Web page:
Retailers and consumer groups protested at the failure to produce the Bill, one of several "missing measures" from the Queen's Speech. It has now been delayed for at least a year.
Several Labour MPs were also dismayed by the omission of the Freedom of Information Bill, John Prescott's Transport Bill to introduce a strategic rail authority, measures to implement the recommendations of the Neill committee for a "sleaze" watchdog on local government, and curbs on party funding. A Bill to bring in the option of elected mayors and introduce "a new ethical framework for local councils" has also been put on hold.
Friends of the Earth attacked the absence of measures to protect the environment, talking of a "serious defeat" for the Department of Environment, Transport and Regions.
But the main cause of anger was over the Food Standards Agency. Nick Brown, the Agriculture Minister, has been forced to settle for a draft Bill, but the Government insisted it was still committed to the idea.
"Discussions are ongoing within government on how, in practical terms, current joint working arrangements can be enhanced and further foundations for the agency can be laid," the Government said.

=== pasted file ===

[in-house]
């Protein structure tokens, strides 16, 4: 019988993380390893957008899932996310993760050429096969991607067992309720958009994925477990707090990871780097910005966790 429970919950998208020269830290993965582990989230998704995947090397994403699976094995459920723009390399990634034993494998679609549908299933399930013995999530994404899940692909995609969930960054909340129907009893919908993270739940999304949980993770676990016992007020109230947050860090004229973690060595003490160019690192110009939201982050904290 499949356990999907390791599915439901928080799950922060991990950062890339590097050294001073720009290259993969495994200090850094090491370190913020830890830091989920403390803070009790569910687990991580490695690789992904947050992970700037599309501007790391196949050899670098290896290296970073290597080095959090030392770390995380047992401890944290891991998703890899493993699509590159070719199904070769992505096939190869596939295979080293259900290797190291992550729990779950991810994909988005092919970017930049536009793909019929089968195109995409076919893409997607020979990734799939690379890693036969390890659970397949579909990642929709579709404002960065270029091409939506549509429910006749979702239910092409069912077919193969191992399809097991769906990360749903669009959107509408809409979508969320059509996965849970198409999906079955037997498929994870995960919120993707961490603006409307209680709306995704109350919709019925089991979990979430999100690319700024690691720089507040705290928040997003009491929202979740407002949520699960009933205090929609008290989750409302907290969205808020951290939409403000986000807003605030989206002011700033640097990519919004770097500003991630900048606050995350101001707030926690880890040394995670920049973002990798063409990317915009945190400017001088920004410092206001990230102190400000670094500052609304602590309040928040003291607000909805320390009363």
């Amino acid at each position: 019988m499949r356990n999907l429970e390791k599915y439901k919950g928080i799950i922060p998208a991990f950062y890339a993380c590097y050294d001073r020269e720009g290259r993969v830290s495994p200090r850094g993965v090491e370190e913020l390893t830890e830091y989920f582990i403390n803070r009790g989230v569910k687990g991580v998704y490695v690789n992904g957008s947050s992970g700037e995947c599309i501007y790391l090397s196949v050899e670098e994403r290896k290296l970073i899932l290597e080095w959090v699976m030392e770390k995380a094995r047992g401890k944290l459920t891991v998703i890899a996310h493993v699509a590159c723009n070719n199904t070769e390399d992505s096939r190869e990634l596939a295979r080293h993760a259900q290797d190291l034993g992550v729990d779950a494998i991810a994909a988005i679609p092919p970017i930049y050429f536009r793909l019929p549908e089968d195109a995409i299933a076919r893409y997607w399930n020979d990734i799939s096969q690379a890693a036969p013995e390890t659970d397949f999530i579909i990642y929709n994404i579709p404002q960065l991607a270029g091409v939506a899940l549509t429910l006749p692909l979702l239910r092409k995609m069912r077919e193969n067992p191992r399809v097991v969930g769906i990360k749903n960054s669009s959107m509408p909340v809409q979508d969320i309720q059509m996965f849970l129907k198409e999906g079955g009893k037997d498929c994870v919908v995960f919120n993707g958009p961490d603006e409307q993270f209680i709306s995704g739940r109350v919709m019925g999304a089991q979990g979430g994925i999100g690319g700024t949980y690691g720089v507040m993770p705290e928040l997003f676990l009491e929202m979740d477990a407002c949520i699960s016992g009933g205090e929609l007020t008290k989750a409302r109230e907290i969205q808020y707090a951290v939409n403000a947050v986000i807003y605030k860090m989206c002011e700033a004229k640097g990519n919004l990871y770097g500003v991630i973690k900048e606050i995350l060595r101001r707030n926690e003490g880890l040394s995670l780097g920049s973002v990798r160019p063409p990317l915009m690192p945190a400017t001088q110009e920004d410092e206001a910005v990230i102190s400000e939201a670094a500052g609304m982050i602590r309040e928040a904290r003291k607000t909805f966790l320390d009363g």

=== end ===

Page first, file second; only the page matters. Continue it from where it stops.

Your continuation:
But ministerial sources said the cause of the delay was a dispute between the Treasury and the Ministry of Agriculture over funding the agency. The Treasury is pressing for the pounds 100m annual running costs of the agency to be met by a pounds 100 levy on shops and restaurants, but the ministry has argued for it to be paid out of general taxation.
A spokesman for the British Retail Consortium said: "Without legislation there cannot be a truly independent Food Standards Agency."
The Consumers' Association was "bitterly disappointed" at the omission. The National Consumers' Council added: "The sooner details of a Bill are published, the better."
The Campaign for Freedom of Information condemned the failure to include the Freedom of Information Bill, which was also promised in the manifesto.
The Government promised a draft Bill "early in the new year", but gave no promises about the timing of it being put on the statute book.
A spokesman for the Campaign for Freedom of Information said the earliest the Bill could now become law was 2001. "If this slips much further it will not be in place this side of the next general election," he said.
A draft Bill on party political funding - responding to the report by the Neill committee - will be published "before the summer recess next year", the Government said. It also pledged to put "robust rules" into place before the next general election, including provision for an independent Electoral Scrutiny Commission.Reuse content